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  • This year, 55 antiques dealers participated, offering a wide range of items from several time periods.
  • East Hampton, N.Y., July 1, 2014: Concern and discussion about a number of new vehicles that have taken to the East Hampton roads seem all the rage in local scuttlebutt. New white Ford F-150s have been spotted tailgating the cars of older East Hampton Village residents who pilot smaller automobiles. Most of the people being tailgated are elderly ladies.

  • Conscience Point Shellfish Hatchery celebrated a year with a party at the Charles and Tee Addams House and Studio on Friday the 13th.
  •     Captain Mike did not laugh when we saw a silver fox clear as day on the Napeague stretch, 6 a.m., early May 1982. He said there were two left out here: “Animal looks like a big wolf, easy to see.” His 1956 Willys Jeep barely had a front windshield, window wipers never worked. Must have been a clear morning.

  • There was plenty of zany fun, dirty jokes, offbeat talent, and questionable humor at the Mr. Amagansett contest at the Stephen Talkhouse on Thursday night, a fund-raiser for the Donald T. Sharkey Memorial Fund.
  • A cast and crew that included dozens of East Hampton High School students presented the classic musical "Once Upon a Mattress" at the school on Friday, Saturday, and Sunday under the direction of Debbie Mansir.
  •     Feb. 2, 2014, Ditch Plain, Montauk: The voice rings out, “Lads, paddle, a set is coming.” Four men on surfboards ranging from 9 to 10 feet paddle 30 yards farther seaward to wait, positioning themselves for the four-foot winter set.

        Three of the men had been talking, light Irish brogues distinct, pleasant enough topics, not much at all, prior to the sighting of the three-wave set, clearly visible 250 yards offshore. The fourth surfer had mentioned to one of the three Irish guys, “You need a hood.”

  • The first part of Guild Hall's annual Student Art Festival, with work by children in kindergarten through eighth grade, will be on view through Feb. 23.
  • East Hampton was abuzz with festivities last weekend.
  • The East Hampton Historical Society kicked off the holiday party season with cocktails at Jack and LuAnn Grubman's house in Georgica on Friday night.

Blogs by this author:

  • The Parrish Art Museum’s sold-out Midsummer Party on Saturday night raised $1.25 million and attracted some 1,000 guests.

    The event honored Inga Maren Otto, a philanthropist, and Katharina Otto-Bernstein, a filmmaker and author.

  • Thursday night was the night to be in Bridgehampton. Long lines of cars snaked through the back roads and front roads around the Bridgehampton Museum and Nova's Ark where two annual art fairs have taken up residence for the next few days.

    It was the opening night for both ArtHamptons and Art Market Hamptons and even those with black cards, VIP passes, or other bells and whistles on their forms of entry had a tough time negotiating parking.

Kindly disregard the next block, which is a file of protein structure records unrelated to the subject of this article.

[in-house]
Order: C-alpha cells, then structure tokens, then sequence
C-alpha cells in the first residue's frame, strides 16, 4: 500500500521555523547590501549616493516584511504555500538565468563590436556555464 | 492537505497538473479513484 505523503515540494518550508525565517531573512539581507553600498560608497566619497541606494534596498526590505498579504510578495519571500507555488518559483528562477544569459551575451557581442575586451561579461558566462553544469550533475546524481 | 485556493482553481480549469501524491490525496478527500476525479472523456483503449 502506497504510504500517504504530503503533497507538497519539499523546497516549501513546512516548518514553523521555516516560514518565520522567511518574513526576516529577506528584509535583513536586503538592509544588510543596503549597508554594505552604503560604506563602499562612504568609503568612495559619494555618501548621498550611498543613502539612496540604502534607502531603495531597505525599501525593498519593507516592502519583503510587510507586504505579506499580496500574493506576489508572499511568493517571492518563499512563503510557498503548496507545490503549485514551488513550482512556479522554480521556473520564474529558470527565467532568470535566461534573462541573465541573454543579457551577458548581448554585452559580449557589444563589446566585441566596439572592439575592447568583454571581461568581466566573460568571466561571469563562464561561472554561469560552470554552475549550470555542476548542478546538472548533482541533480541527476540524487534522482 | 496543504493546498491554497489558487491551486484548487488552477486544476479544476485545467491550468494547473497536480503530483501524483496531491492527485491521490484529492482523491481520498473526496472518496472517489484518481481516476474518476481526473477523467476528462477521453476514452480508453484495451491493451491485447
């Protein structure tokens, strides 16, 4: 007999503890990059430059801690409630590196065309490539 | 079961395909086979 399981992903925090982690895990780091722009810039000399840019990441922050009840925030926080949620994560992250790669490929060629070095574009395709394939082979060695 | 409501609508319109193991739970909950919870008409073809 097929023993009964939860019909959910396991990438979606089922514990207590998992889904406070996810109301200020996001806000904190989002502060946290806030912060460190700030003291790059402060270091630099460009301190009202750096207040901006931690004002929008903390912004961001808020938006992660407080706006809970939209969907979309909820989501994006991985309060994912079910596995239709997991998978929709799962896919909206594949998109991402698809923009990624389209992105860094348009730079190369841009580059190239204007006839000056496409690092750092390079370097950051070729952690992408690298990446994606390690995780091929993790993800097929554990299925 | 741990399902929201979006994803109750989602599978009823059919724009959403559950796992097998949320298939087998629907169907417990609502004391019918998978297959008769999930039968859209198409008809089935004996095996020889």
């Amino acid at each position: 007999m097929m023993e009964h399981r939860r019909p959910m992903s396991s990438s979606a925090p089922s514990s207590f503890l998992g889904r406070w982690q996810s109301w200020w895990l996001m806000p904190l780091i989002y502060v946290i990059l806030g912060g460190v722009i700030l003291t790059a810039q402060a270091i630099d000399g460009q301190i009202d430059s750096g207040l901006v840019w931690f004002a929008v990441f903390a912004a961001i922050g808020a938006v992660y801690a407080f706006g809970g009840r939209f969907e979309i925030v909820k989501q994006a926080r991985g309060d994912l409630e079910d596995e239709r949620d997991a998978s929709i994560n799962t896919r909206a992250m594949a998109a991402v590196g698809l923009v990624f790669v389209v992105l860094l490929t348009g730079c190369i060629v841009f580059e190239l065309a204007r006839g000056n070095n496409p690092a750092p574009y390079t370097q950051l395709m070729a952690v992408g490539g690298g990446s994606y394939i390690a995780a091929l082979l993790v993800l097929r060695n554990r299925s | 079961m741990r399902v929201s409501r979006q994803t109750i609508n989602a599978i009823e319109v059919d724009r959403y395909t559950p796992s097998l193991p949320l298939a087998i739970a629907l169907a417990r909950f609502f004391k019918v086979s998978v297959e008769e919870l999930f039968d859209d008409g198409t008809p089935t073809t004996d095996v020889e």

Inside, however, all was lively and fun, as these photos of the Art Market Hamptons fair by Morgan McGivern demonstrate. 

  •      The Living Room Restaurant at c/o the Maidstone was the setting for a dramatic whole roasted lamb dinner with wines chosen by Wolffer Estate. The lamb was cooked in a traditional French preparation by Mathias Brogie. Roman Roth, the winemaker behind Wolffer's vintages, offered descriptions of the vineyard's rose, Grapes of Roth dry riesling, Cassango cabernet, and the Dioso late harvest chardonnay.

  •      Elizabeth Dow, whose wall coverings and fabrics have been installed in the White House and in the private homes of Paul Simon, Harrison Ford, and Bill Gates to name a few, actually got her start as a painter and she continues in that medium to this day. Many of her recent works went on view at Vered Gallery in East Hampton on Saturday in a show called "Heaven" and will stay there until May 19.

  •      The Spring Fling at the Parrish Art Museum may have been causing delays on the highway in front of its Water Mill headquarters, but over in East Hampton several gallery exhibitions opening on Saturday night, kept many residents close to home.

  •      Five South Fork artists took over Ashawagh Hall on Saturday and Sunday with their show "Under the Influence," insprired by their time as docents at the Pollock-Krasner House in Springs.
         Sara Coe, Pam Collins Focarino, Ruby Jackson, Tracy Jamar, and Rose Zelenetz took their theme both from the lasting artistic influence of Jackson Pollock and Lee Krasner as well as the double entendre and its allusions to drinking, something else Pollock was famous for in his lifetime.

  •      When people look at art, they are more likely looking at the medium than what is supporting it. Denise Gale thinks differently.
         At "Paper and Canvas in Conversation," her show that opened at Ille Arts in Amagansett on Saturday, the support was the feature that inspired her to organize a show of work by Eugene Brodsky, Don Christensen, Mary Heilmann, Anne Russinof, Arlene Slavin and herself.

  • On a cold night, it's nice to gather in the warmth of friends. Morgan McGivern stopped by the Hampton Photo Arts exhibition at Ashawagh Hall in Springs on Saturday night as a Star staff photographer and exhibitor with more than 50 of his fellow South Fork image makers.

  •      The ninth annual “Love & Passion” art exhibition, typically scheduled around Valentine’s Day, celebrated its opening a week late this year, after a snow storm on Feb. 15 led to its postponement to Saturday. The delay did not deter the South Fork community of artists, artisans, and assorted characters from coming out to celebrate.

  •      The South Fork’s next generation art scene found another outpost at Kathryn Markel’s gallery. Bonac Tonic retook the walls for another winter pop-up exhibition at the Bridgehampton space with the opening of “Phenomena” on Saturday night.